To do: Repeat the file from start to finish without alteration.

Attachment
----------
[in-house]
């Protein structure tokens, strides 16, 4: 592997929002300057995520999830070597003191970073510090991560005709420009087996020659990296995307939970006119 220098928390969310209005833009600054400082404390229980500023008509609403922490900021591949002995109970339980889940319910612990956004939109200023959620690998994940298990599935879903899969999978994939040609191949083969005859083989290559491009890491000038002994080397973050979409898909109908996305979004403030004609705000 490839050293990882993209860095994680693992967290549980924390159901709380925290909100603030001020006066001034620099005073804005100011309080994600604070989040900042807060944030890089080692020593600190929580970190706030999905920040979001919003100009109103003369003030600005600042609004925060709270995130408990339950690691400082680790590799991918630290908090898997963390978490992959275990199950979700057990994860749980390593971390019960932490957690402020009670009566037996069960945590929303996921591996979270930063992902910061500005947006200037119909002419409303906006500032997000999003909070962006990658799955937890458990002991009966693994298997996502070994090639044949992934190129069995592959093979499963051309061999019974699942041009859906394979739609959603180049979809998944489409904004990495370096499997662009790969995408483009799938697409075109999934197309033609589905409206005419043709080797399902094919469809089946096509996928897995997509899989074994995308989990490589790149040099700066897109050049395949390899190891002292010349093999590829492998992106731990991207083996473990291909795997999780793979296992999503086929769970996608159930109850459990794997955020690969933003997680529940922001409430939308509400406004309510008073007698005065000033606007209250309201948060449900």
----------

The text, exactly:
[in-house]
């Protein structure tokens, strides 16, 4: 592997929002300057995520999830070597003191970073510090991560005709420009087996020659990296995307939970006119 220098928390969310209005833009600054400082404390229980500023008509609403922490900021591949002995109970339980889940319910612990956004939109200023959620690998994940298990599935879903899969999978994939040609191949083969005859083989290559491009890491000038002994080397973050979409898909109908996305979004403030004609705000 490839050293990882993209860095994680693992967290549980924390159901709380925290909100603030001020006066001034620099005073804005100011309080994600604070989040900042807060944030890089080692020593600190929580970190706030999905920040979001919003100009109103003369003030600005600042609004925060709270995130408990339950690691400082680790590799991918630290908090898997963390978490992959275990199950979700057990994860749980390593971390019960932490957690402020009670009566037996069960945590929303996921591996979270930063992902910061500005947006200037119909002419409303906006500032997000999003909070962006990658799955937890458990002991009966693994298997996502070994090639044949992934190129069995592959093979499963051309061999019974699942041009859906394979739609959603180049979809998944489409904004990495370096499997662009790969995408483009799938697409075109999934197309033609589905409206005419043709080797399902094919469809089946096509996928897995997509899989074994995308989990490589790149040099700066897109050049395949390899190891002292010349093999590829492998992106731990991207083996473990291909795997999780793979296992999503086929769970996608159930109850459990794997955020690969933003997680529940922001409430939308509400406004309510008073007698005065000033606007209250309201948060449900």